As part of our Whole System Change Model, the Traumatic Stress Institute offers training to trainers of foster parents. This sort of training requires honoring the unique position and perspective of foster parents, and so it is a different situation than training staff.
Angela is very upset. As the Coordinator of the Group Home she has worked hard to be supportive and caring towards her staff. She has been proud of her team, their good relationships, and their low turnover. She has provided many staff recognition and fun activities. But lately she is hearing only complaints. A recent staff survey revealed that staff feels that management undercuts them with the youth. Staff have issues with her, the unit supervisor, and the therapist. Furthermore, Angela is starting to not like the staff much, either. The team has asked for an outside consultation.
What exactly does “new normal” mean? It is an expression that has become mainstream vernacular since the COVID-19 pandemic. But in the field of trauma response and recovery, it is a term that has long been used to provide hope for survivors.
Supporting Trauma-Informed Transformation in Settings Serving First Nation Communities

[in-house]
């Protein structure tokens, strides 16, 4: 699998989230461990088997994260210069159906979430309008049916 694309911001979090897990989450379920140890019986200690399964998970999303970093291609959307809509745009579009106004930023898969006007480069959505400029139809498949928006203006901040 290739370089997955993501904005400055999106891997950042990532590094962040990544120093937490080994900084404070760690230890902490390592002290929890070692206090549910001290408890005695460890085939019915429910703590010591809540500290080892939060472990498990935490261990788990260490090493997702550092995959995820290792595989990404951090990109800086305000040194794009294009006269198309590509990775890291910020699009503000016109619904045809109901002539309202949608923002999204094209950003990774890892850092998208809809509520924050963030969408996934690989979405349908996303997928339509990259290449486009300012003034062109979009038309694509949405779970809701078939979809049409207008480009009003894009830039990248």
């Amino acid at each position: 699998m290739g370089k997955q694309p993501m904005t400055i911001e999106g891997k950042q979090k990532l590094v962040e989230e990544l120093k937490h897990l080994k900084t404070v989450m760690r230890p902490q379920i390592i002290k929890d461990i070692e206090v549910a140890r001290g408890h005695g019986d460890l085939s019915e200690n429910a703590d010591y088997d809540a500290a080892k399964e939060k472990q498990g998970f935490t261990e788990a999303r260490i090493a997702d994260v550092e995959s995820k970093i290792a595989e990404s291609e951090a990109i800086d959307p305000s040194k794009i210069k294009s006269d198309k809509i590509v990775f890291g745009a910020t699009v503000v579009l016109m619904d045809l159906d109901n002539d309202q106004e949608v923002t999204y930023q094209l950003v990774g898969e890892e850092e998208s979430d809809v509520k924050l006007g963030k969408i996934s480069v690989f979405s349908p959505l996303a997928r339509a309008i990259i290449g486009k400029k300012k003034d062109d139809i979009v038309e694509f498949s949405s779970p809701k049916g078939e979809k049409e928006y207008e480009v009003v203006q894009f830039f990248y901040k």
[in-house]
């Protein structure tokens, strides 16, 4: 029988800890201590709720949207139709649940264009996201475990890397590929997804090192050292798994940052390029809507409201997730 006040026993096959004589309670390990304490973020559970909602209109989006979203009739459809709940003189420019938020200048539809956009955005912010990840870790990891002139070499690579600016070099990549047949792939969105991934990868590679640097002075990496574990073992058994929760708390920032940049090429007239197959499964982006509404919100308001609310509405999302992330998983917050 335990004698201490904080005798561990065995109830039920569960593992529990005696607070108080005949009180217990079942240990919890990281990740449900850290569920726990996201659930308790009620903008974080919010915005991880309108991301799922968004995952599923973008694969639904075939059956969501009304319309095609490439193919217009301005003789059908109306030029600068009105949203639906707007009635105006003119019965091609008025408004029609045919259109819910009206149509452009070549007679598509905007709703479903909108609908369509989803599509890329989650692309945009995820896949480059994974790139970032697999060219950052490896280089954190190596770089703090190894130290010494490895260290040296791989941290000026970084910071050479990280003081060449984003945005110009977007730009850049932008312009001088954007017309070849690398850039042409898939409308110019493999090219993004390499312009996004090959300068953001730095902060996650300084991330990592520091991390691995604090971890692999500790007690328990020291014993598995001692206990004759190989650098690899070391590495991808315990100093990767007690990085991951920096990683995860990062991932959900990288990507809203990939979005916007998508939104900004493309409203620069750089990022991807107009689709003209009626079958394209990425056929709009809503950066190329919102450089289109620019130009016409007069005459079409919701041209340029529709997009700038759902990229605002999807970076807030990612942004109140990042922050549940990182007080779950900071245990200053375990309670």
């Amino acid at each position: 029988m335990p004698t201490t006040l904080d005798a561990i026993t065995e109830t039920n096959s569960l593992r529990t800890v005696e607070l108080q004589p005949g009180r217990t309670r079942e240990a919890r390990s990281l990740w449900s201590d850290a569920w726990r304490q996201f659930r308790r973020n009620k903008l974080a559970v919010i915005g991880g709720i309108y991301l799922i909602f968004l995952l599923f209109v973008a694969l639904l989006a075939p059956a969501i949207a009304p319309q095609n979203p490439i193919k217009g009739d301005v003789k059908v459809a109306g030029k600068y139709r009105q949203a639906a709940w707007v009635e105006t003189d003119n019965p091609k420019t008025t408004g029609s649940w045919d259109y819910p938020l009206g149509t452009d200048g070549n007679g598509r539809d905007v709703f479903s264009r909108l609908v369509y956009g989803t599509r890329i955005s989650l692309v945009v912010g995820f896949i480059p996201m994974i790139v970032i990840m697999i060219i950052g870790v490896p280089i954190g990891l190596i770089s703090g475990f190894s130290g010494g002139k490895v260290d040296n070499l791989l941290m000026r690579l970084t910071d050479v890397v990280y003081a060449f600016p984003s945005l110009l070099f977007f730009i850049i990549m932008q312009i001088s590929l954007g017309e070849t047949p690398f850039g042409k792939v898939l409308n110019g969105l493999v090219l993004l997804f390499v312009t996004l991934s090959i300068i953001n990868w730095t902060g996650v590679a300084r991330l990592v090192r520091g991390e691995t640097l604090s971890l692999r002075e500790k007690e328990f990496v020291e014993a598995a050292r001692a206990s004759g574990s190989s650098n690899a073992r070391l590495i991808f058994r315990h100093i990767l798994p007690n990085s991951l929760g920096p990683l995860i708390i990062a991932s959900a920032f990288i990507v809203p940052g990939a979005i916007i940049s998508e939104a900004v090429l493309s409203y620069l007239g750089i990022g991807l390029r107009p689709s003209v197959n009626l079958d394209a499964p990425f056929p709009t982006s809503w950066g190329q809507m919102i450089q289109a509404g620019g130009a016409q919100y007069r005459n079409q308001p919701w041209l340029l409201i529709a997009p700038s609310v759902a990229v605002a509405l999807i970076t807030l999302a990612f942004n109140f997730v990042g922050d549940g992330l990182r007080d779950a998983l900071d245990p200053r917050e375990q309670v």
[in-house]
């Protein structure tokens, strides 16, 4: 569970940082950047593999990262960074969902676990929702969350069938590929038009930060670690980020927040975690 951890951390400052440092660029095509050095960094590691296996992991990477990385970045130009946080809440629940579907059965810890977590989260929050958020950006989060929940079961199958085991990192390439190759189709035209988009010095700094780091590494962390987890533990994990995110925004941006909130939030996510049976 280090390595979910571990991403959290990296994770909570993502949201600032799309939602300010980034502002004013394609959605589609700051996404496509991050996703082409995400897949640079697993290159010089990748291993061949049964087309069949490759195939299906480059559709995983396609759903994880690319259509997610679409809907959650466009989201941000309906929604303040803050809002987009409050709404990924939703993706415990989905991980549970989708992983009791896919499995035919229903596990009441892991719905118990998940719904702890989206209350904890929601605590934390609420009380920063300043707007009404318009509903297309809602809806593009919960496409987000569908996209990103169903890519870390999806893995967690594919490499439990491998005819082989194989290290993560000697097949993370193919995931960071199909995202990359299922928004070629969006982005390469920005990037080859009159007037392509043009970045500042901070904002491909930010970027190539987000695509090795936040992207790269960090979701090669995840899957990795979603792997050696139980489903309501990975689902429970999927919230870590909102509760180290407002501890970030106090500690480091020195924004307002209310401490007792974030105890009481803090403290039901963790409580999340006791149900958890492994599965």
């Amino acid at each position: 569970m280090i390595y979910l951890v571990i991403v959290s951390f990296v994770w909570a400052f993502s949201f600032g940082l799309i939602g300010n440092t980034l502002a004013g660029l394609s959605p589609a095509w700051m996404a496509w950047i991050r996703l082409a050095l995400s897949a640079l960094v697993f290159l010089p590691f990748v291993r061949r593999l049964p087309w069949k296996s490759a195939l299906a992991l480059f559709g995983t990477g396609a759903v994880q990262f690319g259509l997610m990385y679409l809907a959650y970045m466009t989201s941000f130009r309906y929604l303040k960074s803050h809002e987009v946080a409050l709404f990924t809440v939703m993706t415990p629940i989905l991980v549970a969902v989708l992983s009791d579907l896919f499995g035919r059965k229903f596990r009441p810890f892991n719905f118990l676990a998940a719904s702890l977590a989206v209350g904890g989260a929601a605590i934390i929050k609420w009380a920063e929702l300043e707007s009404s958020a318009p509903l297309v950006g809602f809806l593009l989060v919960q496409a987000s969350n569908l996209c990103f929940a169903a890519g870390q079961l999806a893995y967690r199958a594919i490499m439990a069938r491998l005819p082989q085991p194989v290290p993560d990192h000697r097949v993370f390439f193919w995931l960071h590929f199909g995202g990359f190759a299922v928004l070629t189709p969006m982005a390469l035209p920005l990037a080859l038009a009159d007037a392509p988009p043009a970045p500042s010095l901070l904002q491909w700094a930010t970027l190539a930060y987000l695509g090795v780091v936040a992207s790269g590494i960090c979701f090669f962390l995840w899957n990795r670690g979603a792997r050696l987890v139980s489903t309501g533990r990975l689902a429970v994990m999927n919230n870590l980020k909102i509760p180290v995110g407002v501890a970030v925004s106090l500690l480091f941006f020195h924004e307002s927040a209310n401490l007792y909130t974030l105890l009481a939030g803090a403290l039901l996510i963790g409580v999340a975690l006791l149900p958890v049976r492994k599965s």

Beginning in 2010, the Traumatic Stress Institute began supporting the Yukon Territory (Canada) child welfare system to make the transition to trauma-informed care (TIC).
We are all under noticeably increased stress in this time of the COVID-19 virus changing our lives. We have many things to attend to, from the practical to the personal to the emotional. Our organizations are confronting immediate and longer term challenges from closed programs, potential layoffs, and financial uncertainty.
Are you wondering what a trauma-informed care initiative could do for your agency? Trauma-informed care has become a catch phrase of sorts, but what does it really mean? Here's a brief overview of what the change process looks like and what it could feel like for your staff.